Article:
Oh, which reminds me. . . I forgot the most important thing! After I choose which lessons I want from the manual, I read the book with the children together (often for the very first time!) and I ask them what they want to learn! Often this is how I come up with the best ideas!



Elli is still learning shapes, so I thought this would be a good project for her. For this activity, I showed her a picture of the owl and let her assemble the owl. I added the moon but didn't tell her where to put it. 


Elli is learning to write her name. We will work on writing "a" another time.

Math:

Units of Time - how many minutes in an hour, hours in a day.

Hours of Daylight and Dark - We discussed how the hours change with the seasons. In Winter, the days are shorter and the nights longer. I brought up the fact that in Summer, they go to bed when it is light and in the Winter they get to stay up after dark!

Science:

Woodland Habitat - Owls, rabbits, fox, birds, mice, raccoon, opossum, and deer are in the Northern pine woods of Owl Moon. Instead of making a woodland habitat poster as suggested in the manual, we read The Moon of the Owls, by Jean Craighead George. This is a fantastic book! It tells a story of the woodland animals in what I call a living science book! (This was not suggested in the manual ~ I found it looking for owl books at our library). 

Shadows - "Pa made a long shadow, but mine was short and round." We talked about what makes a shadow (light), what makes it long or short and then found our own shadows from the sunny window.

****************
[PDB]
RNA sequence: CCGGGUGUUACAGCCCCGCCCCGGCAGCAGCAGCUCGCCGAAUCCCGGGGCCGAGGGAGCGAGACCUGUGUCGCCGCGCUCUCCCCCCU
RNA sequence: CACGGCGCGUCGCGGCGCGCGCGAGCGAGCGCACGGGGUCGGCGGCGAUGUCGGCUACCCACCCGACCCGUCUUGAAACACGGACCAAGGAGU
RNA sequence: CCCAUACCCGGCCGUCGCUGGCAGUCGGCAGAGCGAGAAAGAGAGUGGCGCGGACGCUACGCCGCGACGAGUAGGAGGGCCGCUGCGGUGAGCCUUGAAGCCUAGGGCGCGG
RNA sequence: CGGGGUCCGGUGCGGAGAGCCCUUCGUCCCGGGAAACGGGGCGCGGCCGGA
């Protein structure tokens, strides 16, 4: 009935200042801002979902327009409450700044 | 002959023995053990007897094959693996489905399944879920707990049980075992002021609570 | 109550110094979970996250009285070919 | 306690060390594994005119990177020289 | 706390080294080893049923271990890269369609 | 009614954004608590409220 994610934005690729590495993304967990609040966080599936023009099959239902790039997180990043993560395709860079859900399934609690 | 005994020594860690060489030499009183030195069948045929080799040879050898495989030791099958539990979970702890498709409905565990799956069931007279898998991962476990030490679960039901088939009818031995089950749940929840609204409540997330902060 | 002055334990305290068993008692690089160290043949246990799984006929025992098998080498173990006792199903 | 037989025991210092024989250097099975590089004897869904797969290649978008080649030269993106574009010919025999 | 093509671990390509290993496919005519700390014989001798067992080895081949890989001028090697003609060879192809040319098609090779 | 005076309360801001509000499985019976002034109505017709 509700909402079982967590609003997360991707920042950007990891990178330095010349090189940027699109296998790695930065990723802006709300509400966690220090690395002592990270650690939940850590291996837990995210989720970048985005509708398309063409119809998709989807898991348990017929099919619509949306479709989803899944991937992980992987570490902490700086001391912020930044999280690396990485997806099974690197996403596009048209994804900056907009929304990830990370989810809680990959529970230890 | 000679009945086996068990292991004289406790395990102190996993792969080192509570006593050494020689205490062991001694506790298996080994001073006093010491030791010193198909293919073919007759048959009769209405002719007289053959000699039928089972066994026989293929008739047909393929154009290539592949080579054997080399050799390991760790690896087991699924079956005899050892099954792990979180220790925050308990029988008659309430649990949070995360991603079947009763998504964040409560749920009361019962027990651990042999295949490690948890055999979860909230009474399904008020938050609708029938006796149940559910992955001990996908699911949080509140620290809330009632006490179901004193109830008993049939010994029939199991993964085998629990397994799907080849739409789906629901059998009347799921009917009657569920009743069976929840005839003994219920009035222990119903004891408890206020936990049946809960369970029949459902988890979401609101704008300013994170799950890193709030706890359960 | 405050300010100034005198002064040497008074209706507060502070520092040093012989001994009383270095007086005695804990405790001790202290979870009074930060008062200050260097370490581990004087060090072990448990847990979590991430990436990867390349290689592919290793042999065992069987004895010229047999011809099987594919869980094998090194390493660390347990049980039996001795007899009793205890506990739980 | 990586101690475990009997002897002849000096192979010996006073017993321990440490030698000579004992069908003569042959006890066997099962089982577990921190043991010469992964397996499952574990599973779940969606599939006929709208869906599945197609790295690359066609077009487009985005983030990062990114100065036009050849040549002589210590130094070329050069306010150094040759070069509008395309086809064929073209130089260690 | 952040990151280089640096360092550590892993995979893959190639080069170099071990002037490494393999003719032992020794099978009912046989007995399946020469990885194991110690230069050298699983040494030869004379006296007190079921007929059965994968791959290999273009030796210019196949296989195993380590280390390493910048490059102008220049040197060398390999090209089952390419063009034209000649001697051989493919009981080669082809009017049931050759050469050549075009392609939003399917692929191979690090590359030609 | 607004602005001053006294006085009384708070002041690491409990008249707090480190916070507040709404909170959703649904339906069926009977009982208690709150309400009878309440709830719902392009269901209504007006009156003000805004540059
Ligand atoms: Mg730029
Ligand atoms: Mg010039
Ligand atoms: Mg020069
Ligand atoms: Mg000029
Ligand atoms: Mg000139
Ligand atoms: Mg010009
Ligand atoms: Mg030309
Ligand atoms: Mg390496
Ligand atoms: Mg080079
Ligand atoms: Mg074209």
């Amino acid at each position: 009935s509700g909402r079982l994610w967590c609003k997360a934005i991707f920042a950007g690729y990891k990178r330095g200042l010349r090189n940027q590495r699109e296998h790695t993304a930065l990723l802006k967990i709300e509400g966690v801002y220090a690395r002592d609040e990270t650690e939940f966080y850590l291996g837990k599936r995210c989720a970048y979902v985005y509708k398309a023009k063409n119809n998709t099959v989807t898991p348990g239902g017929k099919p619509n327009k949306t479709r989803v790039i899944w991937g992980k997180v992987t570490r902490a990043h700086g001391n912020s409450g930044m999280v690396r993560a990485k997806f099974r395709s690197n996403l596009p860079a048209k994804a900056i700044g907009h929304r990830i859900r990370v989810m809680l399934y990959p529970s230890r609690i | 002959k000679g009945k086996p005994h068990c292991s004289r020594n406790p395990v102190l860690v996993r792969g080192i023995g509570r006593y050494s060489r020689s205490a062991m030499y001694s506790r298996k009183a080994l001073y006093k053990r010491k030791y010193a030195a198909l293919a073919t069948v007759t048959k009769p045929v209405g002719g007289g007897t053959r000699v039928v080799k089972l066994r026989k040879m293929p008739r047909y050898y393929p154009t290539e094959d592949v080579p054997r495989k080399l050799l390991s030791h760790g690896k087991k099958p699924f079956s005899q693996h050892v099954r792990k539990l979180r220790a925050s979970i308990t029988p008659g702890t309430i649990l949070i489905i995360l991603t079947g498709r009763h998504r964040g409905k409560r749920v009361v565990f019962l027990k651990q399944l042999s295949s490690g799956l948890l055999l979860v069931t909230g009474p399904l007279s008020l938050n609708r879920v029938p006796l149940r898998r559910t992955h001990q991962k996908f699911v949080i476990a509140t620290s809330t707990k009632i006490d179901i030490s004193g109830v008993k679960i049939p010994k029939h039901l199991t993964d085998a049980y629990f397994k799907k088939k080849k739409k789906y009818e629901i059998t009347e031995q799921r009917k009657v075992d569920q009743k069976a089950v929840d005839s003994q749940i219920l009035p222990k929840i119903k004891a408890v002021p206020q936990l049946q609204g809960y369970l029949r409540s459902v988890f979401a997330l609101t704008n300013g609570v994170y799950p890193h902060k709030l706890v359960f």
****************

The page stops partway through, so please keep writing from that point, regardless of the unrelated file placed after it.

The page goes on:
Note: I usually bring up other lessons for discussion while reading the book, but I don't formally touch on them all. 

Owls - we read Owls, by Gail Gibbons and made a collage. The collage activity was suggested for the Woodland Habitat animals, but I knew I had lots of pictures of owls, so this was easier.

Owl Collage


We found owl pictures in magazines and cut them out. Note: I found them in Birds and Blooms (a gift subscription from the kids' great grandma) and had them ready. 



Moon - we talked about the moon being the "lesser light to rule the night" and that it was created on day 4 with the sun and stars to be "for times and seasons."  We also reviewed the 8 phases of the moon and discussed how the Bible reckons the new months as new moons.  We then read Jump Into Science: Moon and did a moon activity from the book. 

In addition to reading the book, we watched the Owl Moon Video, which is the book being read aloud. The children followed along with the book. This also gave me a little break! 

Meteorite Cookies and Moon Craters


Same recipe that we used for our Snow Ball cookies, but this time they were meteorites. ;-)







Narrations:

This is not a part of Five in a Row, but I learned to do this my first couple years of homeschooling and I think it is so important! I love notebooking too, so I have them narrate the story to me and I type their narrations and have them illustrate them!

I then put a photo of the book, any written work, art work, lapbooks, etc into a 3-ring binder with sheet protectors for our portfolio.

This is more in-depth than I normally go into when I share what we are doing. Hopefully it has given you a good idea of how FIAR works for us!